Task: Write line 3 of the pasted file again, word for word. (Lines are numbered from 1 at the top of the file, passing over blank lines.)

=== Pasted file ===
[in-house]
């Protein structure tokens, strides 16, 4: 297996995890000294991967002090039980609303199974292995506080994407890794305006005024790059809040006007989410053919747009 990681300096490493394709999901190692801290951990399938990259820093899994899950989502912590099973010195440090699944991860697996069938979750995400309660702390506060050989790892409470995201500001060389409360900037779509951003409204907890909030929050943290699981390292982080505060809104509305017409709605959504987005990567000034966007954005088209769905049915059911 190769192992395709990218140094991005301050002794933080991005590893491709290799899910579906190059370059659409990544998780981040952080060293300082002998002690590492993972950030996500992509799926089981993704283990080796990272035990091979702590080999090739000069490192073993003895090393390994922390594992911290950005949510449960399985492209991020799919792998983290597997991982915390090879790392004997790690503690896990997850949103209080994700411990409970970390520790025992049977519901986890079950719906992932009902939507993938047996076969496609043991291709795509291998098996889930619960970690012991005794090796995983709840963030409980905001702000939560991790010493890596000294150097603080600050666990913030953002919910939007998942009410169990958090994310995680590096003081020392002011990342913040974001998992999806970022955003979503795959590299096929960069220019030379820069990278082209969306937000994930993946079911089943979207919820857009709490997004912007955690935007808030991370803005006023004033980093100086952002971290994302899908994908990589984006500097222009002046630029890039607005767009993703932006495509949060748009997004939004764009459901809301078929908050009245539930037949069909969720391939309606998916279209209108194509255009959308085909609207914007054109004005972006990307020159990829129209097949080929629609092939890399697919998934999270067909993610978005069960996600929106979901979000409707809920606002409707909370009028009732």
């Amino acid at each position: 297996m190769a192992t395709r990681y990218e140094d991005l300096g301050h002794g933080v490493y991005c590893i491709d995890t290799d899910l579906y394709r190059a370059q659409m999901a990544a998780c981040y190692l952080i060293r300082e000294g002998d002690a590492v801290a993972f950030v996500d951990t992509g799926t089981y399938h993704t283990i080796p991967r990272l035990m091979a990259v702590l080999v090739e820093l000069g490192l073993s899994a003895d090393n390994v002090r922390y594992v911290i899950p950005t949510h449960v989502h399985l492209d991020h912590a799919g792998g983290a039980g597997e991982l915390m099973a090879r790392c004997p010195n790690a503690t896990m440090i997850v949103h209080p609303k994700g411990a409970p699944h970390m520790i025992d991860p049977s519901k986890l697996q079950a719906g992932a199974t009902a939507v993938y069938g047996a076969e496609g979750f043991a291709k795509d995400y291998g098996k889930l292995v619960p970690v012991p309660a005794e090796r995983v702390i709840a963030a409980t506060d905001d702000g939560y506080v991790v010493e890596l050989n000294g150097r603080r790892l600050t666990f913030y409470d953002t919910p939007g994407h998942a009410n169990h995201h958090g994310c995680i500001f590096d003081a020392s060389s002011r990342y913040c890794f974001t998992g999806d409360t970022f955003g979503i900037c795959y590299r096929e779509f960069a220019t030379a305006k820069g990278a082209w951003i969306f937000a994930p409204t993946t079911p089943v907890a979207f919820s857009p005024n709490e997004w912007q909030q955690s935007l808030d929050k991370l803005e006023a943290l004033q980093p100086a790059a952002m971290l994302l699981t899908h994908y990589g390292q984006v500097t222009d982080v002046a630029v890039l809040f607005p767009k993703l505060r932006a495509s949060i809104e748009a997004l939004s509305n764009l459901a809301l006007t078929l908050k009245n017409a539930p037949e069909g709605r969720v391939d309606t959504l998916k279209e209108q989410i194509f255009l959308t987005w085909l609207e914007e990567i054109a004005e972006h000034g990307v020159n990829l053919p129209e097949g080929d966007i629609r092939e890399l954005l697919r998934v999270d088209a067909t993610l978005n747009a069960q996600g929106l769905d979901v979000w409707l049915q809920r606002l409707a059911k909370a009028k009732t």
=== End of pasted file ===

């Amino acid at each position: 297996m190769a192992t395709r990681y990218e140094d991005l300096g301050h002794g933080v490493y991005c590893i491709d995890t290799d899910l579906y394709r190059a370059q659409m999901a990544a998780c981040y190692l952080i060293r300082e000294g002998d002690a590492v801290a993972f950030v996500d951990t992509g799926t089981y399938h993704t283990i080796p991967r990272l035990m091979a990259v702590l080999v090739e820093l000069g490192l073993s899994a003895d090393n390994v002090r922390y594992v911290i899950p950005t949510h449960v989502h399985l492209d991020h912590a799919g792998g983290a039980g597997e991982l915390m099973a090879r790392c004997p010195n790690a503690t896990m440090i997850v949103h209080p609303k994700g411990a409970p699944h970390m520790i025992d991860p049977s519901k986890l697996q079950a719906g992932a199974t009902a939507v993938y069938g047996a076969e496609g979750f043991a291709k795509d995400y291998g098996k889930l292995v619960p970690v012991p309660a005794e090796r995983v702390i709840a963030a409980t506060d905001d702000g939560y506080v991790v010493e890596l050989n000294g150097r603080r790892l600050t666990f913030y409470d953002t919910p939007g994407h998942a009410n169990h995201h958090g994310c995680i500001f590096d003081a020392s060389s002011r990342y913040c890794f974001t998992g999806d409360t970022f955003g979503i900037c795959y590299r096929e779509f960069a220019t030379a305006k820069g990278a082209w951003i969306f937000a994930p409204t993946t079911p089943v907890a979207f919820s857009p005024n709490e997004w912007q909030q955690s935007l808030d929050k991370l803005e006023a943290l004033q980093p100086a790059a952002m971290l994302l699981t899908h994908y990589g390292q984006v500097t222009d982080v002046a630029v890039l809040f607005p767009k993703l505060r932006a495509s949060i809104e748009a997004l939004s509305n764009l459901a809301l006007t078929l908050k009245n017409a539930p037949e069909g709605r969720v391939d309606t959504l998916k279209e209108q989410i194509f255009l959308t987005w085909l609207e914007e990567i054109a004005e972006h000034g990307v020159n990829l053919p129209e097949g080929d966007i629609r092939e890399l954005l697919r998934v999270d088209a067909t993610l978005n747009a069960q996600g929106l769905d979901v979000w409707l049915q809920r606002l409707a059911k909370a009028k009732t």